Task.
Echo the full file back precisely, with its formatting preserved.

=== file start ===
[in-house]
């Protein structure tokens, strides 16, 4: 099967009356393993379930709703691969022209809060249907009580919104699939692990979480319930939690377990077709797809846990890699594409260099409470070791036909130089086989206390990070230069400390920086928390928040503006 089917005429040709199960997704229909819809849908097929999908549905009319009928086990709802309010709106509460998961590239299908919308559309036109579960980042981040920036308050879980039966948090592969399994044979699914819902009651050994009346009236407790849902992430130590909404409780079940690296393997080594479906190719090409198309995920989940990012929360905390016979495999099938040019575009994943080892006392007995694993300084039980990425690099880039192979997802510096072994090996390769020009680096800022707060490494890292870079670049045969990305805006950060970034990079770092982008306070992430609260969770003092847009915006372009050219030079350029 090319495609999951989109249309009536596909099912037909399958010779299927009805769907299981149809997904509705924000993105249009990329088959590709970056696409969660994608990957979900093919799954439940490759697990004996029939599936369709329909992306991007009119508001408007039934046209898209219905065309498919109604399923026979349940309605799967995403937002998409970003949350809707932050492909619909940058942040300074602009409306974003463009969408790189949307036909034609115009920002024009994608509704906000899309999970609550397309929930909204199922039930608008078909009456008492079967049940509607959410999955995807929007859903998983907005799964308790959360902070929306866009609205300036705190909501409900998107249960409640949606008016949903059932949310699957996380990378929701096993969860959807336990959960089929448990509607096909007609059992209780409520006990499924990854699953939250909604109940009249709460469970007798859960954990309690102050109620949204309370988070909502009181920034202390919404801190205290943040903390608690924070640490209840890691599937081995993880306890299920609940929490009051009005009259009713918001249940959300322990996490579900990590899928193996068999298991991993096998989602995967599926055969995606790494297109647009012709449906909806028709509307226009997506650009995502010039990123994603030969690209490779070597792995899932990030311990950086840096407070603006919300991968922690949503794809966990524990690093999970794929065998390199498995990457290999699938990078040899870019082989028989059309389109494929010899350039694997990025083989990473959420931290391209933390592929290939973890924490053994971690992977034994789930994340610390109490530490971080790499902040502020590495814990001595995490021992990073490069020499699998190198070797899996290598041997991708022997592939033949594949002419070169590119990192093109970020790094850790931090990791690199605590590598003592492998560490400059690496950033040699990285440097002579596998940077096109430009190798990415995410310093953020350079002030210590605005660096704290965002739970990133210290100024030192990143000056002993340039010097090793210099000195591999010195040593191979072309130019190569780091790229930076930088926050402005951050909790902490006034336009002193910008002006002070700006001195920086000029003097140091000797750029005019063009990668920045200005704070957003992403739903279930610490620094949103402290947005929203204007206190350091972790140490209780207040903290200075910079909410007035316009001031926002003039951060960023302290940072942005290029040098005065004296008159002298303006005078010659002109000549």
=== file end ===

[in-house]
């Protein structure tokens, strides 16, 4: 099967009356393993379930709703691969022209809060249907009580919104699939692990979480319930939690377990077709797809846990890699594409260099409470070791036909130089086989206390990070230069400390920086928390928040503006 089917005429040709199960997704229909819809849908097929999908549905009319009928086990709802309010709106509460998961590239299908919308559309036109579960980042981040920036308050879980039966948090592969399994044979699914819902009651050994009346009236407790849902992430130590909404409780079940690296393997080594479906190719090409198309995920989940990012929360905390016979495999099938040019575009994943080892006392007995694993300084039980990425690099880039192979997802510096072994090996390769020009680096800022707060490494890292870079670049045969990305805006950060970034990079770092982008306070992430609260969770003092847009915006372009050219030079350029 090319495609999951989109249309009536596909099912037909399958010779299927009805769907299981149809997904509705924000993105249009990329088959590709970056696409969660994608990957979900093919799954439940490759697990004996029939599936369709329909992306991007009119508001408007039934046209898209219905065309498919109604399923026979349940309605799967995403937002998409970003949350809707932050492909619909940058942040300074602009409306974003463009969408790189949307036909034609115009920002024009994608509704906000899309999970609550397309929930909204199922039930608008078909009456008492079967049940509607959410999955995807929007859903998983907005799964308790959360902070929306866009609205300036705190909501409900998107249960409640949606008016949903059932949310699957996380990378929701096993969860959807336990959960089929448990509607096909007609059992209780409520006990499924990854699953939250909604109940009249709460469970007798859960954990309690102050109620949204309370988070909502009181920034202390919404801190205290943040903390608690924070640490209840890691599937081995993880306890299920609940929490009051009005009259009713918001249940959300322990996490579900990590899928193996068999298991991993096998989602995967599926055969995606790494297109647009012709449906909806028709509307226009997506650009995502010039990123994603030969690209490779070597792995899932990030311990950086840096407070603006919300991968922690949503794809966990524990690093999970794929065998390199498995990457290999699938990078040899870019082989028989059309389109494929010899350039694997990025083989990473959420931290391209933390592929290939973890924490053994971690992977034994789930994340610390109490530490971080790499902040502020590495814990001595995490021992990073490069020499699998190198070797899996290598041997991708022997592939033949594949002419070169590119990192093109970020790094850790931090990791690199605590590598003592492998560490400059690496950033040699990285440097002579596998940077096109430009190798990415995410310093953020350079002030210590605005660096704290965002739970990133210290100024030192990143000056002993340039010097090793210099000195591999010195040593191979072309130019190569780091790229930076930088926050402005951050909790902490006034336009002193910008002006002070700006001195920086000029003097140091000797750029005019063009990668920045200005704070957003992403739903279930610490620094949103402290947005929203204007206190350091972790140490209780207040903290200075910079909410007035316009001031926002003039951060960023302290940072942005290029040098005065004296008159002298303006005078010659002109000549």